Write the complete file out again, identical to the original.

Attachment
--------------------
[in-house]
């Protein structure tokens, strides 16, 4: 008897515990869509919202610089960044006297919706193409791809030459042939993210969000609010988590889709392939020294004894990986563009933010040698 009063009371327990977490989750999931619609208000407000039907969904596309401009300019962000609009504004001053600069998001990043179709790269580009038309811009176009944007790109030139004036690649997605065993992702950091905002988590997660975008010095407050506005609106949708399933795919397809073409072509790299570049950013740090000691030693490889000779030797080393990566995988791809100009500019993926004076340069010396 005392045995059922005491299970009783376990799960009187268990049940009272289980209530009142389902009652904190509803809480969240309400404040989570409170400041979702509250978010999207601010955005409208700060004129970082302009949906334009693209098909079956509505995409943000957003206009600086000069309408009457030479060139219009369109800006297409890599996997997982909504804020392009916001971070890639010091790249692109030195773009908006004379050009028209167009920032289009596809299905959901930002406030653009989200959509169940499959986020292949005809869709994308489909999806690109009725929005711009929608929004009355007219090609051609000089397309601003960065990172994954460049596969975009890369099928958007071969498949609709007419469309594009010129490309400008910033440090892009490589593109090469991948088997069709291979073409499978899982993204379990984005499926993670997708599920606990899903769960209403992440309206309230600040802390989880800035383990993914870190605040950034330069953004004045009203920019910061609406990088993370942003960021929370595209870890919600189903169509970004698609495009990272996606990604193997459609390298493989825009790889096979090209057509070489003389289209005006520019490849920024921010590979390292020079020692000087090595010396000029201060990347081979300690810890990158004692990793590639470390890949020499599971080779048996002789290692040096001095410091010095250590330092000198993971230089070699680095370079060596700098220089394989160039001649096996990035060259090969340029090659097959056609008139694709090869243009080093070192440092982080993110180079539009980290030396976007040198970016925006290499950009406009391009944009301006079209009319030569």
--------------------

[in-house]
């Protein structure tokens, strides 16, 4: 008897515990869509919202610089960044006297919706193409791809030459042939993210969000609010988590889709392939020294004894990986563009933010040698 009063009371327990977490989750999931619609208000407000039907969904596309401009300019962000609009504004001053600069998001990043179709790269580009038309811009176009944007790109030139004036690649997605065993992702950091905002988590997660975008010095407050506005609106949708399933795919397809073409072509790299570049950013740090000691030693490889000779030797080393990566995988791809100009500019993926004076340069010396 005392045995059922005491299970009783376990799960009187268990049940009272289980209530009142389902009652904190509803809480969240309400404040989570409170400041979702509250978010999207601010955005409208700060004129970082302009949906334009693209098909079956509505995409943000957003206009600086000069309408009457030479060139219009369109800006297409890599996997997982909504804020392009916001971070890639010091790249692109030195773009908006004379050009028209167009920032289009596809299905959901930002406030653009989200959509169940499959986020292949005809869709994308489909999806690109009725929005711009929608929004009355007219090609051609000089397309601003960065990172994954460049596969975009890369099928958007071969498949609709007419469309594009010129490309400008910033440090892009490589593109090469991948088997069709291979073409499978899982993204379990984005499926993670997708599920606990899903769960209403992440309206309230600040802390989880800035383990993914870190605040950034330069953004004045009203920019910061609406990088993370942003960021929370595209870890919600189903169509970004698609495009990272996606990604193997459609390298493989825009790889096979090209057509070489003389289209005006520019490849920024921010590979390292020079020692000087090595010396000029201060990347081979300690810890990158004692990793590639470390890949020499599971080779048996002789290692040096001095410091010095250590330092000198993971230089070699680095370079060596700098220089394989160039001649096996990035060259090969340029090659097959056609008139694709090869243009080093070192440092982080993110180079539009980290030396976007040198970016925006290499950009406009391009944009301006079209009319030569």